ELDER ABUSE FACTS
... It’s hard to believe, but elder abuse can happen anywhere. It can take place at home by family or friends or in a nursing home by professional caregivers. Many people don’t think of elder abuse as a crime, but it is.
....Every year, tens of thousands of elderly Americans are abused in their own homes, in relatives’ homes, and even in facilities responsible for their care. They are harmed in some substantial way often by people who are directly responsible for their care. More than half a million reports of abuse against elderly Americans reach authorities every year, and millions more cases go unreported.
.....As elders become more physically frail, they’re less able to stand up to bullying and or fight back if attacked. They may not see or hear as well or think as clearly as they used to, leaving openings for unscrupulous people to take advantage of them. Mental or physical ailments may make them more trying companions for the people who live with them.
....Substance abuse has been identified as the most frequently cited risk factor associated with elder abuse and neglect. It may be the victim and/or the perpetrator who has the substance abuse problem. Substance abuse is believed to be a factor in all types of elder abuse, including physical mistreatment, emotional abuse, financial exploitation, and neglect. It is also a significant factor in self-neglect.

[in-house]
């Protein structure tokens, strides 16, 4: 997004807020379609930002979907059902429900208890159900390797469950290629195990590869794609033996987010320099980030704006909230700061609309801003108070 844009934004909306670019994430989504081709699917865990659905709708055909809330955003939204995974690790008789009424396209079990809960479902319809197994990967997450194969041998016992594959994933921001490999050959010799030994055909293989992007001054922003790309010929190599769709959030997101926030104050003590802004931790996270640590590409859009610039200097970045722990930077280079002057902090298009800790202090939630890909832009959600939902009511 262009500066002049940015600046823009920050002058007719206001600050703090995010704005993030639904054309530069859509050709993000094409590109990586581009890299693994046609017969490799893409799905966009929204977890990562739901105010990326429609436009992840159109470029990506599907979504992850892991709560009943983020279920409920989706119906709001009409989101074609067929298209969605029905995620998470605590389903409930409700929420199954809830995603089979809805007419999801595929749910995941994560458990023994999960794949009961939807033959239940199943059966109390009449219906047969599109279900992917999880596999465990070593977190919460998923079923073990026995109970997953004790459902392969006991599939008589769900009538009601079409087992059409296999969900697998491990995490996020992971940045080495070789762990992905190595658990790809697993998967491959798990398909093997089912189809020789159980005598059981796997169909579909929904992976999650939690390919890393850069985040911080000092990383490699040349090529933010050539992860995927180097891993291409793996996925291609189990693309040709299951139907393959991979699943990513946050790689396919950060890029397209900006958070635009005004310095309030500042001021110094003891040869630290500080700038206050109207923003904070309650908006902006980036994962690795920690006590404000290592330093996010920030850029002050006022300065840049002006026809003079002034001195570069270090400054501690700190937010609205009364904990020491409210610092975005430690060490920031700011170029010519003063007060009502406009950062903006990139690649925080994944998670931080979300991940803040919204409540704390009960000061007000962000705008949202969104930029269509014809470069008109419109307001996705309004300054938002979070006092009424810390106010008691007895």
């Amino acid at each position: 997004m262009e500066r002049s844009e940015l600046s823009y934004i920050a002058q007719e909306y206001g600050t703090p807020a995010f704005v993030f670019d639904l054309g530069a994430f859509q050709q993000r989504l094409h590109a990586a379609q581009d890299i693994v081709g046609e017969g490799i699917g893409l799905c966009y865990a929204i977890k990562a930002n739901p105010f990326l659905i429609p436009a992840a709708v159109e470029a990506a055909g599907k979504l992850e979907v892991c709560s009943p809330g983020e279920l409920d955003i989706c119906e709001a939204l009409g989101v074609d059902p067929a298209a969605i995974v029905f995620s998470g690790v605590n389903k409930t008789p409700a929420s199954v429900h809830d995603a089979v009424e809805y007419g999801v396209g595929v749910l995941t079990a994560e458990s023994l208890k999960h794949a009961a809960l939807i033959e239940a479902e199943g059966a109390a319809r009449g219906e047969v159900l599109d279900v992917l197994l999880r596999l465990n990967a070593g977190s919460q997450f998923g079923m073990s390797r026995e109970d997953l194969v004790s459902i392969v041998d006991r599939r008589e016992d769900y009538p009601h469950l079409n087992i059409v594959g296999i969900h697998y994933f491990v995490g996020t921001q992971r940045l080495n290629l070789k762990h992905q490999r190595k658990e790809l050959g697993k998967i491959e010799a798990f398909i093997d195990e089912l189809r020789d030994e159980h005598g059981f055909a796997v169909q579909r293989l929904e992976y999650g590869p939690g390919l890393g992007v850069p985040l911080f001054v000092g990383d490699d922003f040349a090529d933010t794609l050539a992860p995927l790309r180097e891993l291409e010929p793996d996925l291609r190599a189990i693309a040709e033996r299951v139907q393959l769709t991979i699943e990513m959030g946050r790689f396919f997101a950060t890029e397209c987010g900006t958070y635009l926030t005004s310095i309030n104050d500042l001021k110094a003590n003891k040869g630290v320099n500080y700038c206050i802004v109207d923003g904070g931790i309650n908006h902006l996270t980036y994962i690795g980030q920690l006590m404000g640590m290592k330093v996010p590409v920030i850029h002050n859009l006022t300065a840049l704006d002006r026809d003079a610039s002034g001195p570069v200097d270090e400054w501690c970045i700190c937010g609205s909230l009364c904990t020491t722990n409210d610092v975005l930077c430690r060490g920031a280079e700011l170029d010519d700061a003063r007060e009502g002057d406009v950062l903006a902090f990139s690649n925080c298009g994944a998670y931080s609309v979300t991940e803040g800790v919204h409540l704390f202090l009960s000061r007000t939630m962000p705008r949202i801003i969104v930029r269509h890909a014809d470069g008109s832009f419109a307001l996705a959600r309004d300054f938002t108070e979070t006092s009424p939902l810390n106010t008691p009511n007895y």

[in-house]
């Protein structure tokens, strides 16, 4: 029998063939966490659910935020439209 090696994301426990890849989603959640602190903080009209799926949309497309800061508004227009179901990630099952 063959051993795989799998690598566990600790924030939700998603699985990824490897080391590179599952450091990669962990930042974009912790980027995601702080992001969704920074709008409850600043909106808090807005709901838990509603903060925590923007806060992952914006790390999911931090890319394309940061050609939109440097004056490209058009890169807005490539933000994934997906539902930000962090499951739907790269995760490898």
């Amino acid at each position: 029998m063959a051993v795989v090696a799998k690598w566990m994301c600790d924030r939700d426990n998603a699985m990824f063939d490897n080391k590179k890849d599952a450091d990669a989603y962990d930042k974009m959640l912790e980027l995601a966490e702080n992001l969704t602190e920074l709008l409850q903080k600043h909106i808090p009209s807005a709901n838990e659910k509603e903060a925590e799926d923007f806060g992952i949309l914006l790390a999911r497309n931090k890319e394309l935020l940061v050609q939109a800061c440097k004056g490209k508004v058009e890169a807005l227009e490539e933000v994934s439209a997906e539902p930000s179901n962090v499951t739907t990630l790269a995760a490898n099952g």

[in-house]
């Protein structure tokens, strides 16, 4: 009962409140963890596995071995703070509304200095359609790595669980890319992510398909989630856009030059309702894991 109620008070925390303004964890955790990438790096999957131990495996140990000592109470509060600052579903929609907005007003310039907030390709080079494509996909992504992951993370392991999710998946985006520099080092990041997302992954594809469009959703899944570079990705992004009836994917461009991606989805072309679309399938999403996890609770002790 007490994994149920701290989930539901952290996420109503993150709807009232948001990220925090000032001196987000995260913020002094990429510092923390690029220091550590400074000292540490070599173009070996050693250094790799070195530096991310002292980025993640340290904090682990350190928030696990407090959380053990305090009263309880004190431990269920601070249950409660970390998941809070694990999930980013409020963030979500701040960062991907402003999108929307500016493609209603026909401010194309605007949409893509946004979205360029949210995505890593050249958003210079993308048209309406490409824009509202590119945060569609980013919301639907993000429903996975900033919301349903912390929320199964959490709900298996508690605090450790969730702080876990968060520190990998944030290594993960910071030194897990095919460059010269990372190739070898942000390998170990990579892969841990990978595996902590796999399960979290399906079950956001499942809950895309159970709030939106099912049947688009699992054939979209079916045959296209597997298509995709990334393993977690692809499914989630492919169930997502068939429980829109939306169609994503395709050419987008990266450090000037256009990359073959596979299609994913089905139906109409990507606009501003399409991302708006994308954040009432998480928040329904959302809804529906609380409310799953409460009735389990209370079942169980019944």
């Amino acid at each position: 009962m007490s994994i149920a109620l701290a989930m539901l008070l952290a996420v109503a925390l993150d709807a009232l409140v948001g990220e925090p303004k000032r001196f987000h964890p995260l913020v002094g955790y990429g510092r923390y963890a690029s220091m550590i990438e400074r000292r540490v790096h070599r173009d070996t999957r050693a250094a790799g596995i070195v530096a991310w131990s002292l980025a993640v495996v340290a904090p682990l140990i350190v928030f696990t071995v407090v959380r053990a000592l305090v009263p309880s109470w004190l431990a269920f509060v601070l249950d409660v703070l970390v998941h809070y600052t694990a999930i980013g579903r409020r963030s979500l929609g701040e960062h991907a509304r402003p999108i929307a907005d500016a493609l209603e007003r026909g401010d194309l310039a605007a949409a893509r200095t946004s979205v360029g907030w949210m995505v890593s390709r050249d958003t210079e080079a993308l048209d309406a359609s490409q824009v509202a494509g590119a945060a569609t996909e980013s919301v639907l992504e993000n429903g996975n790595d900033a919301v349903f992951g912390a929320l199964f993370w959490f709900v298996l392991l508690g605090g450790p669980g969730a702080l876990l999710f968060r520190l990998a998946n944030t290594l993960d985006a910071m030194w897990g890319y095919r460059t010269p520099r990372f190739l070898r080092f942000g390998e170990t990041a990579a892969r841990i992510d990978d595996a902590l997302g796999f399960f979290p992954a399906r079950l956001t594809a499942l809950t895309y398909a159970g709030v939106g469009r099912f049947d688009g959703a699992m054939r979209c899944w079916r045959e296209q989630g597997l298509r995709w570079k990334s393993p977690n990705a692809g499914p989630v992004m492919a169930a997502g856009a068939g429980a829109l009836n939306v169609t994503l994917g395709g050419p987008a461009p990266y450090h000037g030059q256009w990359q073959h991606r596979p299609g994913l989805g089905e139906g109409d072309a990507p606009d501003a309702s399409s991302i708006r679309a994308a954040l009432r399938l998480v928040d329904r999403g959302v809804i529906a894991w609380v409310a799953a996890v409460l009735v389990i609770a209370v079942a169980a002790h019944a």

....Alcoholic or substance abusing older persons are at risk for several reasons. They may have substance abuse related impairments, such as cognitive loss, that reduces their ability to resist or detect coercion or fraud. Physical disabilities associated with substance abuse increase risk by rendering the older person dependant on others for assistance or care, and giving caregivers physical access to the older person and their home. Caregivers are also likely to have access to an older person's financial resources and to wield significant influence.
...Seniors may be encouraged to take drugs or drink excessively, or even forced to do so. A perpetrator's motive may be to make the older person easier to exploit financially or, in the case of illegal drug use, less likely to report. Abusive caregivers may encourage older people to drink excessively or use drugs to make them more compliant or easier to care for.
....Elder abuse victims often live in silent desperation, unwilling to seek assistance because they unfortunately believe their cries for help will go unanswered and they fear retaliation from their abusers. Many remain silent to protect abusive family members from the legal consequences of their crimes, or are too embarrassed to admit that they have fallen victim to predators. Others fear that no one will believe them — chalking up their allegations to the effects of old age.
....Intervention can often save the assets, health,dignity or even the life of an elder. If you suspect Fraud and Elder Abuse report it.